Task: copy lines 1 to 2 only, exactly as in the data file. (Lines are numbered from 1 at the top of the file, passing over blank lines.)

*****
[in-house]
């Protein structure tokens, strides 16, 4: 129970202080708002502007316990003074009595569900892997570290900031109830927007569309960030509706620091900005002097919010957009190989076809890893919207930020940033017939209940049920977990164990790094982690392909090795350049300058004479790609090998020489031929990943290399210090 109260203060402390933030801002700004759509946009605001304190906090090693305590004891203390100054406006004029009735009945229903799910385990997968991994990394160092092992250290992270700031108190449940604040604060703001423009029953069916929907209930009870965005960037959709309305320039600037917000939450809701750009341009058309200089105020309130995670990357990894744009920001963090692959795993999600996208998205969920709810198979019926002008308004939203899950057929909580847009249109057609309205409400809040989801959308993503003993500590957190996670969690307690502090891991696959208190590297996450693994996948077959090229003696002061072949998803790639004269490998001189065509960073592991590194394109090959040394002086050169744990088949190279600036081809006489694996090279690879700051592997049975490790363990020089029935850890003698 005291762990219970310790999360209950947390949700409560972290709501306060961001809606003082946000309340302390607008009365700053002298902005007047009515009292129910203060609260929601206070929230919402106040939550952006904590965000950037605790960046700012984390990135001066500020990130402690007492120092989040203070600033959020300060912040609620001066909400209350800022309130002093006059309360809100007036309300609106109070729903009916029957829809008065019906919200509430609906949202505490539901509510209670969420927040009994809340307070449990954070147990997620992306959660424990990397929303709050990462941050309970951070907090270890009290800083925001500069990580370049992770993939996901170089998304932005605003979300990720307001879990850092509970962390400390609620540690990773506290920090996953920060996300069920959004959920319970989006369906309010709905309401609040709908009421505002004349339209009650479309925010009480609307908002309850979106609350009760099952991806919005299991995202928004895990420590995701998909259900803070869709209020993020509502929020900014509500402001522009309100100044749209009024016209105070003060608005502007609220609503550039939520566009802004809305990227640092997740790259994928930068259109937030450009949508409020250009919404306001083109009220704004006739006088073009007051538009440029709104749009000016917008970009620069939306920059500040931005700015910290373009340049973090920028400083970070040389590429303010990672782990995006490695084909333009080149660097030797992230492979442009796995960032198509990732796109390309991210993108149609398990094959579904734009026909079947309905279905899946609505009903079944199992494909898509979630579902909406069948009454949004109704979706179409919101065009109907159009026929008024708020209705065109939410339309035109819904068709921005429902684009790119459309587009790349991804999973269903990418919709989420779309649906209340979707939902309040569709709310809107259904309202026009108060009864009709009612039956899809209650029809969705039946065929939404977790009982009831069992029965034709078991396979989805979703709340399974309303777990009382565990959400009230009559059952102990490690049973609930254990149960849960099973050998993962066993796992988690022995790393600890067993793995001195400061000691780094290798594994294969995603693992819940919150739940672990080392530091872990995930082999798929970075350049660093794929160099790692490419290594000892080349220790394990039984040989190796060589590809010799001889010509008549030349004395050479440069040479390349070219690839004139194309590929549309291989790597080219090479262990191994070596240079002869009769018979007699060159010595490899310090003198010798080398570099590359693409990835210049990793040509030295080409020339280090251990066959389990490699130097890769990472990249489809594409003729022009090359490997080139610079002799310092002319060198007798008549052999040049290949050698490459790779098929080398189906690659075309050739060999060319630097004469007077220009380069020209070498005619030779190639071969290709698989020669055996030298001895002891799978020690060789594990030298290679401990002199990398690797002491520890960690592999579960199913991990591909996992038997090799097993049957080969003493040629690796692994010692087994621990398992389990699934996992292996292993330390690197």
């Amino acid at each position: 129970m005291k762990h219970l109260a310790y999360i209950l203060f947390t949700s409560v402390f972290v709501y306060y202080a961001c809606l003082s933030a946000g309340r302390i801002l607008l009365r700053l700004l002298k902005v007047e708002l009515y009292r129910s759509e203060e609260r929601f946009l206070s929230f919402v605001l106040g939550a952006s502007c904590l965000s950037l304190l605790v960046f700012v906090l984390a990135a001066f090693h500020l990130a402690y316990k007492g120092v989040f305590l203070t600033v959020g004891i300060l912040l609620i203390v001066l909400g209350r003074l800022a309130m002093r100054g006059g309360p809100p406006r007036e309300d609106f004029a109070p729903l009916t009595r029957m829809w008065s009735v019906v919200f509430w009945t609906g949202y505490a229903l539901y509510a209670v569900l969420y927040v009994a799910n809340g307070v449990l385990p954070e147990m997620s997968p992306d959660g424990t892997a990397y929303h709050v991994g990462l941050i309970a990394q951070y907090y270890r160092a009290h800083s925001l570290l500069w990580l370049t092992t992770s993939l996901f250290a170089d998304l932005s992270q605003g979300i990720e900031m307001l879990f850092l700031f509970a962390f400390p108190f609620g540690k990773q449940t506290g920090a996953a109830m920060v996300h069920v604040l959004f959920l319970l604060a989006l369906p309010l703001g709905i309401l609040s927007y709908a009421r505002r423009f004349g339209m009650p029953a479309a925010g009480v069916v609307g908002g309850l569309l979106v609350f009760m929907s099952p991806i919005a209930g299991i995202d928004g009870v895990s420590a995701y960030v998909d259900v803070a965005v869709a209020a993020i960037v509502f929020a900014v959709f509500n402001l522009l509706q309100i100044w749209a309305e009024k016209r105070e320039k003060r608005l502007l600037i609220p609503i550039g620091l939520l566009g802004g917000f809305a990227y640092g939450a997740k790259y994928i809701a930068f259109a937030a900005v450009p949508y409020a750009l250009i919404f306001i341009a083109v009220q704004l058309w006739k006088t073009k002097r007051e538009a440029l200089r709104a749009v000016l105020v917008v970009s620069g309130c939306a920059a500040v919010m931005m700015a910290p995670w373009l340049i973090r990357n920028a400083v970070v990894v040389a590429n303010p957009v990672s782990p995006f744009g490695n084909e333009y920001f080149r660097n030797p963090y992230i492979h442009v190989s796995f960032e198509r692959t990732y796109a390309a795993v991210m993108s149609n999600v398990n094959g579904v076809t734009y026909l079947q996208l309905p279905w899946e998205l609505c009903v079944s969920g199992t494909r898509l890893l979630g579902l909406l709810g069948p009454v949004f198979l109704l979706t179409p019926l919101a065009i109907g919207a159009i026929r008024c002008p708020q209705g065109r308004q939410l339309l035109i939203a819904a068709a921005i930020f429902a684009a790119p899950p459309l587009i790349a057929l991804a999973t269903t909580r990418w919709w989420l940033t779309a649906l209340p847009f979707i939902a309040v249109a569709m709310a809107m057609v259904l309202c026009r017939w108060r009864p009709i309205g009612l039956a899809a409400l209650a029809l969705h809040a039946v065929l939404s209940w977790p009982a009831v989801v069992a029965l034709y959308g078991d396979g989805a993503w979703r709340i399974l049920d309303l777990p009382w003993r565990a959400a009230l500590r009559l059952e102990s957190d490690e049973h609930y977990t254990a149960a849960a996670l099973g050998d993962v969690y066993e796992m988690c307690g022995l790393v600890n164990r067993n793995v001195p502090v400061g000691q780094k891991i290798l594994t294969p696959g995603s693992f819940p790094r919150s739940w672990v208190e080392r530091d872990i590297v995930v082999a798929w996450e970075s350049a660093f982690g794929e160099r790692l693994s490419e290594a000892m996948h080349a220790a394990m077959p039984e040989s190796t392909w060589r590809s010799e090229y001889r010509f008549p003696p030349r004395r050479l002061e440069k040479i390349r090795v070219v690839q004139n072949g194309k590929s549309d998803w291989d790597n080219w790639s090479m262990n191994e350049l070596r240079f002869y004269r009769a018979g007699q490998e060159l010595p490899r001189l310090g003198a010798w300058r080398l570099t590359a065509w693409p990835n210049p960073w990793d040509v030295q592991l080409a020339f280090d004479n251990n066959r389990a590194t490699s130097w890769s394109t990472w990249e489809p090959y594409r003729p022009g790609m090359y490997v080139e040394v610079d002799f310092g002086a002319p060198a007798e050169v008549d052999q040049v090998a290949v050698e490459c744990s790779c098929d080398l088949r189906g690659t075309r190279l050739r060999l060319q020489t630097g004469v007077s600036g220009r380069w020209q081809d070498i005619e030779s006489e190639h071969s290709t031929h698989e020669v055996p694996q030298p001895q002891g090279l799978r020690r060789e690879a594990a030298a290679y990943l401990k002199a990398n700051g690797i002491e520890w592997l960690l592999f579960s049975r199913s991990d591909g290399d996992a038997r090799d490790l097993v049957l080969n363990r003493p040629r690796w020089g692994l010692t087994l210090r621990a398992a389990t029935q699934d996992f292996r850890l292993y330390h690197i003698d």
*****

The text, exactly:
[in-house]
């Protein structure tokens, strides 16, 4: 129970202080708002502007316990003074009595569900892997570290900031109830927007569309960030509706620091900005002097919010957009190989076809890893919207930020940033017939209940049920977990164990790094982690392909090795350049300058004479790609090998020489031929990943290399210090 109260203060402390933030801002700004759509946009605001304190906090090693305590004891203390100054406006004029009735009945229903799910385990997968991994990394160092092992250290992270700031108190449940604040604060703001423009029953069916929907209930009870965005960037959709309305320039600037917000939450809701750009341009058309200089105020309130995670990357990894744009920001963090692959795993999600996208998205969920709810198979019926002008308004939203899950057929909580847009249109057609309205409400809040989801959308993503003993500590957190996670969690307690502090891991696959208190590297996450693994996948077959090229003696002061072949998803790639004269490998001189065509960073592991590194394109090959040394002086050169744990088949190279600036081809006489694996090279690879700051592997049975490790363990020089029935850890003698 005291762990219970310790999360209950947390949700409560972290709501306060961001809606003082946000309340302390607008009365700053002298902005007047009515009292129910203060609260929601206070929230919402106040939550952006904590965000950037605790960046700012984390990135001066500020990130402690007492120092989040203070600033959020300060912040609620001066909400209350800022309130002093006059309360809100007036309300609106109070729903009916029957829809008065019906919200509430609906949202505490539901509510209670969420927040009994809340307070449990954070147990997620992306959660424990990397929303709050990462941050309970951070907090270890009290800083925001500069990580370049992770993939996901170089998304932005605003979300990720307001879990850092509970962390400390609620540690990773506290920090996953920060996300069920959004959920319970989006369906309010709905309401609040709908009421505002004349339209009650479309925010009480609307908002309850979106609350009760099952991806919005299991995202928004895990420590995701998909259900803070869709209020993020509502929020900014509500402001522009309100100044749209009024016209105070003060608005502007609220609503550039939520566009802004809305990227640092997740790259994928930068259109937030450009949508409020250009919404306001083109009220704004006739006088073009007051538009440029709104749009000016917008970009620069939306920059500040931005700015910290373009340049973090920028400083970070040389590429303010990672782990995006490695084909333009080149660097030797992230492979442009796995960032198509990732796109390309991210993108149609398990094959579904734009026909079947309905279905899946609505009903079944199992494909898509979630579902909406069948009454949004109704979706179409919101065009109907159009026929008024708020209705065109939410339309035109819904068709921005429902684009790119459309587009790349991804999973269903990418919709989420779309649906209340979707939902309040569709709310809107259904309202026009108060009864009709009612039956899809209650029809969705039946065929939404977790009982009831069992029965034709078991396979989805979703709340399974309303777990009382565990959400009230009559059952102990490690049973609930254990149960849960099973050998993962066993796992988690022995790393600890067993793995001195400061000691780094290798594994294969995603693992819940919150739940672990080392530091872990995930082999798929970075350049660093794929160099790692490419290594000892080349220790394990039984040989190796060589590809010799001889010509008549030349004395050479440069040479390349070219690839004139194309590929549309291989790597080219090479262990191994070596240079002869009769018979007699060159010595490899310090003198010798080398570099590359693409990835210049990793040509030295080409020339280090251990066959389990490699130097890769990472990249489809594409003729022009090359490997080139610079002799310092002319060198007798008549052999040049290949050698490459790779098929080398189906690659075309050739060999060319630097004469007077220009380069020209070498005619030779190639071969290709698989020669055996030298001895002891799978020690060789594990030298290679401990002199990398690797002491520890960690592999579960199913991990591909996992038997090799097993049957080969003493040629690796692994010692087994621990398992389990699934996992292996292993330390690197």